CURRENT PROJECTSChristchurch Bay and Harbour FCERM Strategy
18 September 2023
Climate change is putting significantly more properties, infrastructure and open spaces at risk from coastal flooding and erosion. Calculations have revealed that if we do nothing over the next 100 years, the coastal frontage will suffer around £1 billion in damages which includes erosion risk to approximately 1,600 properties and coastal flood risk to over 2,200 properties (homes and non-residential buildings). The figures are not designed to alarm but to help us evidence and justify doing something to manage the risks.
A new coastal strategy
Bournemouth, Christchurch and Poole Council (BCP) and New Forest District Council (NFDC) are working together with the Environment Agency (EA) to produce a strategy for Christchurch Bay and Harbour. It will identify where, when and broadly what type of works are needed to manage the risks of coastal flooding and erosion over the next century and roughly what they may cost. It will also consider the effects of predicted climate change on coastal communities, including sea level rise and the increased frequency of storms.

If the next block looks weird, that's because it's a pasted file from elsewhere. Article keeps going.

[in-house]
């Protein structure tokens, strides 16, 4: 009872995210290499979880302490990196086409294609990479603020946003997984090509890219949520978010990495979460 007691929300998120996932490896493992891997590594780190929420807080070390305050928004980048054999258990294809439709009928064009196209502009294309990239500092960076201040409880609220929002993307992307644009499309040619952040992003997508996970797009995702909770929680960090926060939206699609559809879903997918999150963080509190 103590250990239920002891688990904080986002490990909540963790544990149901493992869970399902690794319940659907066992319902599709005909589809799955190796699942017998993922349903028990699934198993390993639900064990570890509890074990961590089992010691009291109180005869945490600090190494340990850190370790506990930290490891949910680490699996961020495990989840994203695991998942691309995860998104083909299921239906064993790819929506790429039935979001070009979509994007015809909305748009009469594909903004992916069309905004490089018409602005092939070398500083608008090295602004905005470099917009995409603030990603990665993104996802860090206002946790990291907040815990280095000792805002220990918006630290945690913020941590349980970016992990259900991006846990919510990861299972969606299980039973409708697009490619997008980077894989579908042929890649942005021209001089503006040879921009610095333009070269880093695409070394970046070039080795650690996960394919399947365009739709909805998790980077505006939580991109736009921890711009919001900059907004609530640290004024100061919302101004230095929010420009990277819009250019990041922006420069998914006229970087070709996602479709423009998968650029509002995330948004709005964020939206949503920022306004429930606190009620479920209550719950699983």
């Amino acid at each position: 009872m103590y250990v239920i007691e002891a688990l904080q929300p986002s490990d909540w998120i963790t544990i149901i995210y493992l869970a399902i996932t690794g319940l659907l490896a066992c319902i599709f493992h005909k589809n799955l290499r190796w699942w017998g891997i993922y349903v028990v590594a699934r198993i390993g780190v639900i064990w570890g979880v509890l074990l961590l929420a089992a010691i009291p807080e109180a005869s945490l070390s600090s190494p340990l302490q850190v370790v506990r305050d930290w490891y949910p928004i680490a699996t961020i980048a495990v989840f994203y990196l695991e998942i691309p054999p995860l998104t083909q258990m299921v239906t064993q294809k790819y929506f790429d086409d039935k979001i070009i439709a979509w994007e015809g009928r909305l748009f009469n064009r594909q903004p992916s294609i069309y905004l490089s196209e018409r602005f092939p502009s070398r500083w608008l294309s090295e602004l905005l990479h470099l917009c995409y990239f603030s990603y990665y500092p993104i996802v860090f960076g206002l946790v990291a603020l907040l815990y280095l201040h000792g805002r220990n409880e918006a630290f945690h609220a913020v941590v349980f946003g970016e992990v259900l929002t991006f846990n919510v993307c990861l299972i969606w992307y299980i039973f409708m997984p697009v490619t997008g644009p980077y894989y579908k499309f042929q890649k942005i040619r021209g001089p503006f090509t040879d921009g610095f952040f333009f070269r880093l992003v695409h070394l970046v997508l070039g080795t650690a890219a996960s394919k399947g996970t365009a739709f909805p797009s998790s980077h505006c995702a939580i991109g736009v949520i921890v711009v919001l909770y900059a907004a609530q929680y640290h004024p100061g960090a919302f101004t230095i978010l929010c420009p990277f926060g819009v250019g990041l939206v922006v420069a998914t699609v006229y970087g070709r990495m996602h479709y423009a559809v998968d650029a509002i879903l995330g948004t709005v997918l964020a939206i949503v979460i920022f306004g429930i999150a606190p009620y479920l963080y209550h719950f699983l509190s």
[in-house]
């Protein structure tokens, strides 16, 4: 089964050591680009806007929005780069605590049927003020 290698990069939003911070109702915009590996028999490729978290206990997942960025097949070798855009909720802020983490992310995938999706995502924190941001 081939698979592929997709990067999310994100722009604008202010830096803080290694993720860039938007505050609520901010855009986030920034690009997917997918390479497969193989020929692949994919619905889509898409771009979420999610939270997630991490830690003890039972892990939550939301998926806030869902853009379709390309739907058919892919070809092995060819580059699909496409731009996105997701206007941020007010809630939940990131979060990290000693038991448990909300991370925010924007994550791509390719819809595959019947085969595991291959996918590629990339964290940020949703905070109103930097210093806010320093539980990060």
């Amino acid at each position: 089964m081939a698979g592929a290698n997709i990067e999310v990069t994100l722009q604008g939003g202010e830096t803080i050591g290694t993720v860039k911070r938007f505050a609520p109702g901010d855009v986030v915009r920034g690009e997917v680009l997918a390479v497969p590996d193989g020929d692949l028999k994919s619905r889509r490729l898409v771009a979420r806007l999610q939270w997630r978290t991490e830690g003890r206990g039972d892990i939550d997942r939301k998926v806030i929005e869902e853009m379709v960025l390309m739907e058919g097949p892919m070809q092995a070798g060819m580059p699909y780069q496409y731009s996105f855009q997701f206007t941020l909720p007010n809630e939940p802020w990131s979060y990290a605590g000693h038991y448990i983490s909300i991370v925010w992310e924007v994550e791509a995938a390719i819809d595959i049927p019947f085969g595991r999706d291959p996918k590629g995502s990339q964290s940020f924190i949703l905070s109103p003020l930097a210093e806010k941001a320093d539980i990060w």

As Coast Protection Authorities, BCP and NFDC do not have a statutory duty to undertake coast protection work, but we can use permissive powers to protect the coastline and work with communities to help them adapt to future coastal change. In addition, along with the EA, BCP (as Lead Local Flood Authority – LLFA) has statutory responsibilities for managing flood risk; Hampshire County Council is the LLFA covering the NFDC area.
The strategy area stretches immediately east of Hengistbury Head Long Groyne to the western end of Hurst Spit and encompasses Christchurch Harbour up to Tuckton Bridge on the River Stour and Knapp Mill on the River Avon.
We have divided the coastal frontage into six Strategic Management Zones (SMZs), as shown on the Strategy area map above. These help us to identify how we could manage the coastal flooding and erosion risks in each of the linked areas. Each of the SMZs are further divided into 18 Option Development Units (ODUs). These allow us to carry out an options appraisal process to consider how the local requirements of each area could be addressed.
We are also working collaboratively with the Hurst Spit to Lymington Strategy, which borders our strategy area to the east. The two strategies are linked by Hurst Spit, an important coastal feature and landmark of the area. By working together, Hurst Spit can be fully integrated into both strategies:
Producing the Strategy – In Autumn 2020, BCP Council successfully secured £525,000 of government Flood Defence Grant in Aid (FDGiA) to produce the strategy on behalf of the partners. We have appointed specialist technical consultant AECOM to help support us in this work.